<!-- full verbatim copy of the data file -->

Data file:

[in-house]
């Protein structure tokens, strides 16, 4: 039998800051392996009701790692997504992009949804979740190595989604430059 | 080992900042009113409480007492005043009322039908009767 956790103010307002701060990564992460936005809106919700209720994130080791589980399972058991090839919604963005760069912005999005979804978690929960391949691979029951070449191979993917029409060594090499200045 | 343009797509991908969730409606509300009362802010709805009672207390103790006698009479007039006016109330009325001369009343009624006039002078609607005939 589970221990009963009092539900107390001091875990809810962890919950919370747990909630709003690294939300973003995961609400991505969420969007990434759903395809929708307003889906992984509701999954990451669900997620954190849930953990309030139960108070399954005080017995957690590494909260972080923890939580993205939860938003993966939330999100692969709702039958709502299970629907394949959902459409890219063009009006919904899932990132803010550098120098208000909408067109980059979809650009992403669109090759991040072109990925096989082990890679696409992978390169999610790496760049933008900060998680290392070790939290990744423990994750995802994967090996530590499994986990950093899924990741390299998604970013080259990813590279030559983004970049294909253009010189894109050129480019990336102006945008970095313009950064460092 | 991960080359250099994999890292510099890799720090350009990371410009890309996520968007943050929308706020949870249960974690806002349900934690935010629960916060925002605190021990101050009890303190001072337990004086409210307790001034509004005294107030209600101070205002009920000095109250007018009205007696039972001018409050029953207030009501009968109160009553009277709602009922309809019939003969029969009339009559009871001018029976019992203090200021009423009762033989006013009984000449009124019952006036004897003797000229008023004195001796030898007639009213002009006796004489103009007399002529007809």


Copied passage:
[in-house]
């Protein structure tokens, strides 16, 4: 039998800051392996009701790692997504992009949804979740190595989604430059 | 080992900042009113409480007492005043009322039908009767 956790103010307002701060990564992460936005809106919700209720994130080791589980399972058991090839919604963005760069912005999005979804978690929960391949691979029951070449191979993917029409060594090499200045 | 343009797509991908969730409606509300009362802010709805009672207390103790006698009479007039006016109330009325001369009343009624006039002078609607005939 589970221990009963009092539900107390001091875990809810962890919950919370747990909630709003690294939300973003995961609400991505969420969007990434759903395809929708307003889906992984509701999954990451669900997620954190849930953990309030139960108070399954005080017995957690590494909260972080923890939580993205939860938003993966939330999100692969709702039958709502299970629907394949959902459409890219063009009006919904899932990132803010550098120098208000909408067109980059979809650009992403669109090759991040072109990925096989082990890679696409992978390169999610790496760049933008900060998680290392070790939290990744423990994750995802994967090996530590499994986990950093899924990741390299998604970013080259990813590279030559983004970049294909253009010189894109050129480019990336102006945008970095313009950064460092 | 991960080359250099994999890292510099890799720090350009990371410009890309996520968007943050929308706020949870249960974690806002349900934690935010629960916060925002605190021990101050009890303190001072337990004086409210307790001034509004005294107030209600101070205002009920000095109250007018009205007696039972001018409050029953207030009501009968109160009553009277709602009922309809019939003969029969009339009559009871001018029976019992203090200021009423009762033989006013009984000449009124019952006036004897003797000229008023004195001796030898007639009213002009006796004489103009007399002529007809």